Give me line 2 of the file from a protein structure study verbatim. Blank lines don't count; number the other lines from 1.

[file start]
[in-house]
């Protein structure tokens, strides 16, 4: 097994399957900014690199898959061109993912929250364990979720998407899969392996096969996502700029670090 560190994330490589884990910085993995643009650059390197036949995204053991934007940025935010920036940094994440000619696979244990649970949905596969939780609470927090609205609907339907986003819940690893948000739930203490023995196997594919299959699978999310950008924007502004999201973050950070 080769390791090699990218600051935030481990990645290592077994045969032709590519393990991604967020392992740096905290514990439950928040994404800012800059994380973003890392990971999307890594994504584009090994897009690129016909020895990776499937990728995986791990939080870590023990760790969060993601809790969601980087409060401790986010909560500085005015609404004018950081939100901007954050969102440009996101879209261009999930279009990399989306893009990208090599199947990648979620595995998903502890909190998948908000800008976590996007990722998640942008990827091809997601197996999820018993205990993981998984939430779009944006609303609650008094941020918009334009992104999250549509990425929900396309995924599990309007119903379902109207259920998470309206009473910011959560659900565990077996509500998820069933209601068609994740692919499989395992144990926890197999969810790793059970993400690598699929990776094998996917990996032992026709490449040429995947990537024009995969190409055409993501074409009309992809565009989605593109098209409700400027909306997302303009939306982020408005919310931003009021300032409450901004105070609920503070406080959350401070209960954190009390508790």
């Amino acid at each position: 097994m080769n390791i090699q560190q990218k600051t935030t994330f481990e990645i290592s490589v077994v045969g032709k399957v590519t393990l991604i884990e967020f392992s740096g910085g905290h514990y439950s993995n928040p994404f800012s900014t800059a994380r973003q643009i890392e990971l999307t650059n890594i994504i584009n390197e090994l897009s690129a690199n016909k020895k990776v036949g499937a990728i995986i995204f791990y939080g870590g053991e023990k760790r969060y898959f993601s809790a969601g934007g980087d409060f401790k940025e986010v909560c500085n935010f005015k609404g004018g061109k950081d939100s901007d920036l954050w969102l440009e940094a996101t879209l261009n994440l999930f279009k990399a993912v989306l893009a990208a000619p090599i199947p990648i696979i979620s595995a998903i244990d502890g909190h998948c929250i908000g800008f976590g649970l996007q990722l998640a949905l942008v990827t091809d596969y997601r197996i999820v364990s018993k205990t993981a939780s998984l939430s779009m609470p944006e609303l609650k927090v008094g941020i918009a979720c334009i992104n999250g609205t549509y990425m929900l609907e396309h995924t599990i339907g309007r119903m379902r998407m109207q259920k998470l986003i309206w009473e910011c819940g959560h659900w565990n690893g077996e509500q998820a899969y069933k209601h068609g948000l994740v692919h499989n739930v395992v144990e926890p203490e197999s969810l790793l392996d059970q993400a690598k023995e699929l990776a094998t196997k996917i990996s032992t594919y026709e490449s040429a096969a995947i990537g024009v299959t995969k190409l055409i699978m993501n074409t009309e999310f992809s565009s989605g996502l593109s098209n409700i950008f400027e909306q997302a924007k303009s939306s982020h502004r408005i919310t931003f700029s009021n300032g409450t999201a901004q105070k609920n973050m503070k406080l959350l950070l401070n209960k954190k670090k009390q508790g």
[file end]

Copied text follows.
């Protein structure tokens, strides 16, 4: 097994399957900014690199898959061109993912929250364990979720998407899969392996096969996502700029670090 560190994330490589884990910085993995643009650059390197036949995204053991934007940025935010920036940094994440000619696979244990649970949905596969939780609470927090609205609907339907986003819940690893948000739930203490023995196997594919299959699978999310950008924007502004999201973050950070 080769390791090699990218600051935030481990990645290592077994045969032709590519393990991604967020392992740096905290514990439950928040994404800012800059994380973003890392990971999307890594994504584009090994897009690129016909020895990776499937990728995986791990939080870590023990760790969060993601809790969601980087409060401790986010909560500085005015609404004018950081939100901007954050969102440009996101879209261009999930279009990399989306893009990208090599199947990648979620595995998903502890909190998948908000800008976590996007990722998640942008990827091809997601197996999820018993205990993981998984939430779009944006609303609650008094941020918009334009992104999250549509990425929900396309995924599990309007119903379902109207259920998470309206009473910011959560659900565990077996509500998820069933209601068609994740692919499989395992144990926890197999969810790793059970993400690598699929990776094998996917990996032992026709490449040429995947990537024009995969190409055409993501074409009309992809565009989605593109098209409700400027909306997302303009939306982020408005919310931003009021300032409450901004105070609920503070406080959350401070209960954190009390508790």